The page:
Chemotherapy Dosing in Obese Cancer Patients

Metastasizing Cancer Cell

Metastasizing Cancer Cell

Last week, I posted on the diagnostic challenges in the management of cancer patients with obesity.

Readers interested in the care of such patients may also be interested in the review by Gary Lyman and Alex Sparreboom published in Nature Reviews Clinical Oncology on the appropriate dosing of chemotherapy in overweight and obese cancer patients.

As the authors point out, there is considerable evidence that clinicians often reduce the dose intensity of chemotherapeutic agents in clinical practice, perhaps in fear of excess toxicity.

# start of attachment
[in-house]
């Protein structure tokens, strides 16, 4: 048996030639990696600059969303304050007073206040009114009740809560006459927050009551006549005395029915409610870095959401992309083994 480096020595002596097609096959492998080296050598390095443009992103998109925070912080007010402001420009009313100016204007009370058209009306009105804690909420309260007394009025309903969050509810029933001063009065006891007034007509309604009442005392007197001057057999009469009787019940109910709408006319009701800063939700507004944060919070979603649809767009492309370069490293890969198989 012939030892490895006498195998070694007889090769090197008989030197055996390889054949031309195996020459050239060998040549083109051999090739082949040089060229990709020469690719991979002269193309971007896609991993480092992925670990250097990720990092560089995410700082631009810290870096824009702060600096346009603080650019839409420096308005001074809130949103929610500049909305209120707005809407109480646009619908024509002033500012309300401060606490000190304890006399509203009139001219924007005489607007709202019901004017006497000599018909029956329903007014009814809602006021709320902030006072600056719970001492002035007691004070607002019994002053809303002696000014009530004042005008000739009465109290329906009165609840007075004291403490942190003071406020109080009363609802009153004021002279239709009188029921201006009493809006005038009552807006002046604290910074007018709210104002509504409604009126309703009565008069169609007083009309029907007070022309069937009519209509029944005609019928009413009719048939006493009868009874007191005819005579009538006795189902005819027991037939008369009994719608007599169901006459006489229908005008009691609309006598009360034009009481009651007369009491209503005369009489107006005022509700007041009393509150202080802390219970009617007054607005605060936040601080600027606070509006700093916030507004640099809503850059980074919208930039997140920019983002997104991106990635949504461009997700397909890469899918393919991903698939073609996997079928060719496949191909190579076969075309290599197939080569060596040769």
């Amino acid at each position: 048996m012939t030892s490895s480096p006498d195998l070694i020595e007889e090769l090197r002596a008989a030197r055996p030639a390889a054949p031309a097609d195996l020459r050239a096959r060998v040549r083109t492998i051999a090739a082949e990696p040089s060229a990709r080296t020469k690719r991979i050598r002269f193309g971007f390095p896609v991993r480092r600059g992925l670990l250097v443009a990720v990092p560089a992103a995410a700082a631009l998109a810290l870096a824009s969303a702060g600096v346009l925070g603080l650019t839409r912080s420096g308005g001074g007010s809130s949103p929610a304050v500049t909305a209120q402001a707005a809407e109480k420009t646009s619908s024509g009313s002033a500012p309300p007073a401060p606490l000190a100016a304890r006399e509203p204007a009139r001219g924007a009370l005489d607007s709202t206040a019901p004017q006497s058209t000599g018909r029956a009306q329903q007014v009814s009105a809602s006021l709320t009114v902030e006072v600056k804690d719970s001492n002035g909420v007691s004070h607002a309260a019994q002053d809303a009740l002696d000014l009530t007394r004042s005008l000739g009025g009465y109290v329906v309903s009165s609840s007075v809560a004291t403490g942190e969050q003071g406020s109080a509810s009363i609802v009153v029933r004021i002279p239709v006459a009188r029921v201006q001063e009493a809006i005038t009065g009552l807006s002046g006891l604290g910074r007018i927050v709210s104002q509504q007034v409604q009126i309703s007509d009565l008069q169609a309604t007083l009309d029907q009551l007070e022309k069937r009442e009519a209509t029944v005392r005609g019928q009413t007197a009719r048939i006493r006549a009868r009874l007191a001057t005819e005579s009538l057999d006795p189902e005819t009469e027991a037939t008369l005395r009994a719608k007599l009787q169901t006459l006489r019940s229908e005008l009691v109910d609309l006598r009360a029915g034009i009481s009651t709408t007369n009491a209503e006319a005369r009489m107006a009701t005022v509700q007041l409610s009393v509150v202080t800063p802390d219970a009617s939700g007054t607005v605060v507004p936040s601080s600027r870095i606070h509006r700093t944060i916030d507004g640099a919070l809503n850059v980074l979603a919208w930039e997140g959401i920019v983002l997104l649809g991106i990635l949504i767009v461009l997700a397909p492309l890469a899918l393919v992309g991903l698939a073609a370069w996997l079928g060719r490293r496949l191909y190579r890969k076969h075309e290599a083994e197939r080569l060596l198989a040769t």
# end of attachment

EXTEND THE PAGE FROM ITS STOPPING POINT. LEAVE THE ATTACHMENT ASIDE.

The paper references new clinical practice guidelines for appropriate chemotherapy dosing for obese adult patients with cancer, which recommend that chemotherapy dosing should generally be calculated based on body surface area using actual weight, rather than an estimate or idealization of weight.

However, the authors also point out the need for more pharmacokinetic studies to support the use of actual body weight to calculate chemotherapy doses for most chemotherapy drugs in obese patients.

Clearly, this is an area for future research in order to ensure that overweight and obese patients with cancer are optimally treated with the best possible balance between clinical benefits and risks from these agents.

Edmonton, AB

ResearchBlogging.orgLyman GH, & Sparreboom A (2013). Chemotherapy dosing in overweight and obese patients with cancer. Nature reviews. Clinical oncology PMID: 23856744